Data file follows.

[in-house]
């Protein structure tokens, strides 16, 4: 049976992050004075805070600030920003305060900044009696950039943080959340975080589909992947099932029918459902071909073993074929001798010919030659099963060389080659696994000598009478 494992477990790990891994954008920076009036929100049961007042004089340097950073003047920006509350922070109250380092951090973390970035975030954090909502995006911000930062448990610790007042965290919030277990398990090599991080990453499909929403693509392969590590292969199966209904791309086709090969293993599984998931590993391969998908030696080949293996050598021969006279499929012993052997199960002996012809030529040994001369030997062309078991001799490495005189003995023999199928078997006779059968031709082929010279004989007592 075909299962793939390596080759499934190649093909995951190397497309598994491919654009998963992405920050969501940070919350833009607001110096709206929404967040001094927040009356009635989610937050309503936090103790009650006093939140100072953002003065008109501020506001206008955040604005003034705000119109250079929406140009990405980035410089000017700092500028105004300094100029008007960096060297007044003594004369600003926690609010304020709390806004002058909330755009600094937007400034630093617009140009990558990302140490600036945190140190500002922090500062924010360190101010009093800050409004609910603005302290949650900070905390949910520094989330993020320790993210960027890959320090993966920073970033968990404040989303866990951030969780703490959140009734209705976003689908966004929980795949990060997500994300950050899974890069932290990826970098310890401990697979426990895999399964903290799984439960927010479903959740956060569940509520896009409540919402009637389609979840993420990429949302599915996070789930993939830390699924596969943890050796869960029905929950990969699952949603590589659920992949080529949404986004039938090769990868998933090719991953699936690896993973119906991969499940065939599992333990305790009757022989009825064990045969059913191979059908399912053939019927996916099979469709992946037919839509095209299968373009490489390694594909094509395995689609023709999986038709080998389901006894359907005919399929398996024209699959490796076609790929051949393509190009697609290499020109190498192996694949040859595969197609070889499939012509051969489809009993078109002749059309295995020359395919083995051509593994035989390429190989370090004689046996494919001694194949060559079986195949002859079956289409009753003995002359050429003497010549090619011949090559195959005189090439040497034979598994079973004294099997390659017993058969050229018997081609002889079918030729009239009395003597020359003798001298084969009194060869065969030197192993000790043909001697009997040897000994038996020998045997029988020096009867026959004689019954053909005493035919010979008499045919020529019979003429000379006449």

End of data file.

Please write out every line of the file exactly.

[in-house]
């Protein structure tokens, strides 16, 4: 049976992050004075805070600030920003305060900044009696950039943080959340975080589909992947099932029918459902071909073993074929001798010919030659099963060389080659696994000598009478 494992477990790990891994954008920076009036929100049961007042004089340097950073003047920006509350922070109250380092951090973390970035975030954090909502995006911000930062448990610790007042965290919030277990398990090599991080990453499909929403693509392969590590292969199966209904791309086709090969293993599984998931590993391969998908030696080949293996050598021969006279499929012993052997199960002996012809030529040994001369030997062309078991001799490495005189003995023999199928078997006779059968031709082929010279004989007592 075909299962793939390596080759499934190649093909995951190397497309598994491919654009998963992405920050969501940070919350833009607001110096709206929404967040001094927040009356009635989610937050309503936090103790009650006093939140100072953002003065008109501020506001206008955040604005003034705000119109250079929406140009990405980035410089000017700092500028105004300094100029008007960096060297007044003594004369600003926690609010304020709390806004002058909330755009600094937007400034630093617009140009990558990302140490600036945190140190500002922090500062924010360190101010009093800050409004609910603005302290949650900070905390949910520094989330993020320790993210960027890959320090993966920073970033968990404040989303866990951030969780703490959140009734209705976003689908966004929980795949990060997500994300950050899974890069932290990826970098310890401990697979426990895999399964903290799984439960927010479903959740956060569940509520896009409540919402009637389609979840993420990429949302599915996070789930993939830390699924596969943890050796869960029905929950990969699952949603590589659920992949080529949404986004039938090769990868998933090719991953699936690896993973119906991969499940065939599992333990305790009757022989009825064990045969059913191979059908399912053939019927996916099979469709992946037919839509095209299968373009490489390694594909094509395995689609023709999986038709080998389901006894359907005919399929398996024209699959490796076609790929051949393509190009697609290499020109190498192996694949040859595969197609070889499939012509051969489809009993078109002749059309295995020359395919083995051509593994035989390429190989370090004689046996494919001694194949060559079986195949002859079956289409009753003995002359050429003497010549090619011949090559195959005189090439040497034979598994079973004294099997390659017993058969050229018997081609002889079918030729009239009395003597020359003798001298084969009194060869065969030197192993000790043909001697009997040897000994038996020998045997029988020096009867026959004689019954053909005493035919010979008499045919020529019979003429000379006449």